Continuing on with the flavor experimentation, my boys and I had a bowl of fresh lemons from a neighbor’s tree lying around, so we figured, well, duh.
I squeezed a lemon and added a pinch of stevia and mixed the whole thing with a cup of water. I chose that particular brand as the only available organic option at my local Malibu market. One thing to note, for purposes of my taste test, is that this brand has organic agave inulin, a sweetener with a neutral, clean, mildly sweet flavor, added.
Normally I only drink water or coffee. I’m adding in some nutrition to my diet with my lemonade, however. From SFGate:
The compounds in lemons can help protect your health. A 2005 study published in the “Journal of Nutrition” found that the limonoids in citrus fruit, such as lemons, can protect against certain types of cancer. Limonoids are organic substances in citrus fruits that help determine their bitterness or sweetness. The compounds work by protecting your cells from damage that can lead to the formation of cancer. A 2004 article published in the “Journal of Agriculture and Food Chemistry” notes that limonoids can inhibit the growth of tumors in the mouth and the growth of additional cancerous cells once a tumor has already formed.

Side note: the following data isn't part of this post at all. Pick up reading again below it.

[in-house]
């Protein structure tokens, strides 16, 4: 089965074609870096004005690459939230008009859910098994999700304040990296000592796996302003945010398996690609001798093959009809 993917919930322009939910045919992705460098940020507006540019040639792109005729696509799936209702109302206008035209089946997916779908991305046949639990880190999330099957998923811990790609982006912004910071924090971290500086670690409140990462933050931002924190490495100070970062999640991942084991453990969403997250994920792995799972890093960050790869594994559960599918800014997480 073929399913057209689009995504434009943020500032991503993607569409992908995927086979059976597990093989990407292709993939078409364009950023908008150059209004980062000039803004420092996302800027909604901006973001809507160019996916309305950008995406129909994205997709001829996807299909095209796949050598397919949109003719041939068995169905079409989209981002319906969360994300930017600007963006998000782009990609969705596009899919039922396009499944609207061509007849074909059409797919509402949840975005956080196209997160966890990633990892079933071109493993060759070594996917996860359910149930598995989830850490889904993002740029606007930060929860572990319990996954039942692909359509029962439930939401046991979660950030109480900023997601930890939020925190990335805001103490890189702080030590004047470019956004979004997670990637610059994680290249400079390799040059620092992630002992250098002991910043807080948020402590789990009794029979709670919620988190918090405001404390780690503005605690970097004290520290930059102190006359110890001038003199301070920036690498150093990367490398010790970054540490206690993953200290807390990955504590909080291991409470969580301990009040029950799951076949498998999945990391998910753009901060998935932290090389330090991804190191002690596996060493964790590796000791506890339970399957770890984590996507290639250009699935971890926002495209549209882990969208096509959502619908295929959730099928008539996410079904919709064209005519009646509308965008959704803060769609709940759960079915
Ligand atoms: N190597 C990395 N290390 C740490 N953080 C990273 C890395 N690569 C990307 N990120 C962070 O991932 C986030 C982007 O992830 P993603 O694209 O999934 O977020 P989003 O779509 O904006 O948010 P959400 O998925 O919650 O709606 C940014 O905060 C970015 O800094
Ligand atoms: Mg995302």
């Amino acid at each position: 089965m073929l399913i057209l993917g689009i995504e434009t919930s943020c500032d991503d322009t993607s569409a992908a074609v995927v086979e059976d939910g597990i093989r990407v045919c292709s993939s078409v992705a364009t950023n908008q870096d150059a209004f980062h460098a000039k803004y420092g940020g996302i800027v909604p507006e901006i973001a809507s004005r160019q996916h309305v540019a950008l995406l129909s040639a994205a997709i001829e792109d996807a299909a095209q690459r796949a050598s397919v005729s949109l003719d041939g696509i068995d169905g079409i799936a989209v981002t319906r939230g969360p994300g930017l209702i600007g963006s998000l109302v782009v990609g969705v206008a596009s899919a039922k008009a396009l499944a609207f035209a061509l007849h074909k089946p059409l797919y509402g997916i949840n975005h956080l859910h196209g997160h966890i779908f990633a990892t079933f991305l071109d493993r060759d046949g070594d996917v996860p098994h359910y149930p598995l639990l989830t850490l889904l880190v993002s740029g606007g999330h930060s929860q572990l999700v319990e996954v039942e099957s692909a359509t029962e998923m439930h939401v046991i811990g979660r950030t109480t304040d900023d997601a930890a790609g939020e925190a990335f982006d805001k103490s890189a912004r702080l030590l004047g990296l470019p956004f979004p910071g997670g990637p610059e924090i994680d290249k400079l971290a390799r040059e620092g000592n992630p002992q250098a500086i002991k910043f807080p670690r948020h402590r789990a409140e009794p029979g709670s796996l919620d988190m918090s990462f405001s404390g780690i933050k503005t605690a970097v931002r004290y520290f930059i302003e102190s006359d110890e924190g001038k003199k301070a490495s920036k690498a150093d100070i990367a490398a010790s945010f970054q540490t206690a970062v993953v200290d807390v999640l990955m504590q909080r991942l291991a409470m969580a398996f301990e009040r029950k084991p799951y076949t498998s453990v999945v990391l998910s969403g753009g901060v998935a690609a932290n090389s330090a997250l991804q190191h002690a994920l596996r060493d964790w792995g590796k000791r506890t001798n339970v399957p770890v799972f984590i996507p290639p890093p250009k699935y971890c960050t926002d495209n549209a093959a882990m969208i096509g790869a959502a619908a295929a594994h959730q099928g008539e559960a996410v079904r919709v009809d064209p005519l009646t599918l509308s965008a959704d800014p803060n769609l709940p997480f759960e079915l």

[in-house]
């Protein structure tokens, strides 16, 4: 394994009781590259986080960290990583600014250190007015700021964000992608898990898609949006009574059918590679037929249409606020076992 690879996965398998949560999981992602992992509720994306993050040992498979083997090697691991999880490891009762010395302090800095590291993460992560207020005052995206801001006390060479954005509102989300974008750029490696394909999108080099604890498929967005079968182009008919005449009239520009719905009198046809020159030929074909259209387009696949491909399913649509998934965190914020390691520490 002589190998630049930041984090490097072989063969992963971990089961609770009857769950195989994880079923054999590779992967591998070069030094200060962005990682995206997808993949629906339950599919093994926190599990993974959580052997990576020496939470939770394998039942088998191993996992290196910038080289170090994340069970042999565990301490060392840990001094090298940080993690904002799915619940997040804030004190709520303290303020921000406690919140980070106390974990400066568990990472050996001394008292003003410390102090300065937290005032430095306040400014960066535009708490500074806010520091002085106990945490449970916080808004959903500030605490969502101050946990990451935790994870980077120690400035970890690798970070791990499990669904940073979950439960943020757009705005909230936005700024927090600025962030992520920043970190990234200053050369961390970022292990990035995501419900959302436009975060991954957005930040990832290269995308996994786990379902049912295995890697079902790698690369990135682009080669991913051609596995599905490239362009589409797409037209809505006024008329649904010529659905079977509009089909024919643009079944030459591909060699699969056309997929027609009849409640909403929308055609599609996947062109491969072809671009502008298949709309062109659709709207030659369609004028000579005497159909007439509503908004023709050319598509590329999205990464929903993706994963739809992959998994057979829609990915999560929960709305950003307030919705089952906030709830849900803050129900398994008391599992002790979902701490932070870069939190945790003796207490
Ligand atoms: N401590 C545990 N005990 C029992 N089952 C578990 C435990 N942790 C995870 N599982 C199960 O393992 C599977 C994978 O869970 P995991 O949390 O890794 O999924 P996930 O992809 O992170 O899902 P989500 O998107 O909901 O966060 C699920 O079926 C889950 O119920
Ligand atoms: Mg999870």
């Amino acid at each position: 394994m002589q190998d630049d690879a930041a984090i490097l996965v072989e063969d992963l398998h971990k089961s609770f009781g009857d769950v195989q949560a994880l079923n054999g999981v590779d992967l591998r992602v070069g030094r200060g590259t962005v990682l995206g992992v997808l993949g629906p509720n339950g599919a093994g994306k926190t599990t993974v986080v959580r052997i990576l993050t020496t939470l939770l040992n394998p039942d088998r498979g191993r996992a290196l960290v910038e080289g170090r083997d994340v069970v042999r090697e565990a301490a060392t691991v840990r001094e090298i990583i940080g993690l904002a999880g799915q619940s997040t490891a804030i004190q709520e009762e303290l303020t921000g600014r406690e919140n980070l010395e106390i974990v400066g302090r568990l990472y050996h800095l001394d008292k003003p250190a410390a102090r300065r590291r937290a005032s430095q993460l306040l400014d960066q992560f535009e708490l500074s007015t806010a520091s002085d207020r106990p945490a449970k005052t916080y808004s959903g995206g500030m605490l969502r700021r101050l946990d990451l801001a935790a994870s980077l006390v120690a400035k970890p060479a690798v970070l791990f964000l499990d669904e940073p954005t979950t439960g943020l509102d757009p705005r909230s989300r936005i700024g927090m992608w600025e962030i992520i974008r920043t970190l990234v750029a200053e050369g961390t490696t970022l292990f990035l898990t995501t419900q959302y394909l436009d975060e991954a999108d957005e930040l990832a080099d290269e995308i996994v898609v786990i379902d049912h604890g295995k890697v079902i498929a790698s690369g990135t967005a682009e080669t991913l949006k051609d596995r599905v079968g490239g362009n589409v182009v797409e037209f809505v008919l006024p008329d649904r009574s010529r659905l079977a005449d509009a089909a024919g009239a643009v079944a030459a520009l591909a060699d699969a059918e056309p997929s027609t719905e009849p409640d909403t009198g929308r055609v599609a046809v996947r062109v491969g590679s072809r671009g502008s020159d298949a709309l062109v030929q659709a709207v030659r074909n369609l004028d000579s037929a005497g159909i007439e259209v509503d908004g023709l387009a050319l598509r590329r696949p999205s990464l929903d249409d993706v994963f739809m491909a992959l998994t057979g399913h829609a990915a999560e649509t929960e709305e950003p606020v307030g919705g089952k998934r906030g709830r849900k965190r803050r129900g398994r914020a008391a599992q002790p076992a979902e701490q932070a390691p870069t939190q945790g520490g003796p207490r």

There is some evidence that suggests that stevia has some pretty special health properties, as suggested by authoritynutrition.com:
There are some studies in humans showing Stevia to have health benefits. When blood pressure is high, Stevia can lower it by 6-14%. Stevia has been shown to lower blood sugar levels in diabetics. There are also studies in rats showing that Stevia can improve insulin sensitivity, reduce oxidized LDL cholesterol and reduce plaque build up in the arteries.